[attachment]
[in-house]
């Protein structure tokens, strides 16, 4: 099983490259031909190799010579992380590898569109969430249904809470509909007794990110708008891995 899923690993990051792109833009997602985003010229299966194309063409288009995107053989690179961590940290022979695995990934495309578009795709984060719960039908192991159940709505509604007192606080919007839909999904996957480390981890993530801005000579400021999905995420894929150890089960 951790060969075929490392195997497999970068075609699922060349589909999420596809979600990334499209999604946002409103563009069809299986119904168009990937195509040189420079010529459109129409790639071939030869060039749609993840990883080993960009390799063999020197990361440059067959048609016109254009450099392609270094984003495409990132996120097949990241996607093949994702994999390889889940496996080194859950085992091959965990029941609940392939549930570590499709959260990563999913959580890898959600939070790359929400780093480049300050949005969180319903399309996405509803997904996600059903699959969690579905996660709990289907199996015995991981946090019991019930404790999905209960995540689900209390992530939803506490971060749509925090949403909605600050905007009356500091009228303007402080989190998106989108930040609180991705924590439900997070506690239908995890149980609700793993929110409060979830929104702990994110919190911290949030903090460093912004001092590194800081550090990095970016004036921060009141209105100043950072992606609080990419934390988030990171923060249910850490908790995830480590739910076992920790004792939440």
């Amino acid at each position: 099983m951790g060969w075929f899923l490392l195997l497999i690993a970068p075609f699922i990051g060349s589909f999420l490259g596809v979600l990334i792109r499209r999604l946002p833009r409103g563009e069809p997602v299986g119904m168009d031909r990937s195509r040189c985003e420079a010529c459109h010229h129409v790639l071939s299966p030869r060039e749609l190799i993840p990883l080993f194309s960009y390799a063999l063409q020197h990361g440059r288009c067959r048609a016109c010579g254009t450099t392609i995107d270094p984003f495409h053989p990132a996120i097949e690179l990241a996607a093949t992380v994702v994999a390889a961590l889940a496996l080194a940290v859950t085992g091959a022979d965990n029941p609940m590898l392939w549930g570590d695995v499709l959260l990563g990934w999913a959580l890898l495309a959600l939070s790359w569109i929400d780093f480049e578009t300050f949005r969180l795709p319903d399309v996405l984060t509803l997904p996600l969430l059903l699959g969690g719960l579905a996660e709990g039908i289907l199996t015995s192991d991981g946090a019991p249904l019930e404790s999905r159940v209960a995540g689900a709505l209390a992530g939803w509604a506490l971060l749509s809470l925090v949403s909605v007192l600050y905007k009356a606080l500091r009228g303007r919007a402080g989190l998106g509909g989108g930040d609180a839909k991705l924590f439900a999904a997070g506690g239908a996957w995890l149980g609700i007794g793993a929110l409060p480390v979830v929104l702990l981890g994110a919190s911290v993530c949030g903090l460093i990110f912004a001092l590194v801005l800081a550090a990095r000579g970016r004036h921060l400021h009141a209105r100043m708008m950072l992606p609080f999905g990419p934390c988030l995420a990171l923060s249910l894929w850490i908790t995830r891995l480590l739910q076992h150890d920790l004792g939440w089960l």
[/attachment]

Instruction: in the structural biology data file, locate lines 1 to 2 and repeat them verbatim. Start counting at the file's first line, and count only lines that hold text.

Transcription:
[in-house]
């Protein structure tokens, strides 16, 4: 099983490259031909190799010579992380590898569109969430249904809470509909007794990110708008891995 899923690993990051792109833009997602985003010229299966194309063409288009995107053989690179961590940290022979695995990934495309578009795709984060719960039908192991159940709505509604007192606080919007839909999904996957480390981890993530801005000579400021999905995420894929150890089960 951790060969075929490392195997497999970068075609699922060349589909999420596809979600990334499209999604946002409103563009069809299986119904168009990937195509040189420079010529459109129409790639071939030869060039749609993840990883080993960009390799063999020197990361440059067959048609016109254009450099392609270094984003495409990132996120097949990241996607093949994702994999390889889940496996080194859950085992091959965990029941609940392939549930570590499709959260990563999913959580890898959600939070790359929400780093480049300050949005969180319903399309996405509803997904996600059903699959969690579905996660709990289907199996015995991981946090019991019930404790999905209960995540689900209390992530939803506490971060749509925090949403909605600050905007009356500091009228303007402080989190998106989108930040609180991705924590439900997070506690239908995890149980609700793993929110409060979830929104702990994110919190911290949030903090460093912004001092590194800081550090990095970016004036921060009141209105100043950072992606609080990419934390988030990171923060249910850490908790995830480590739910076992920790004792939440």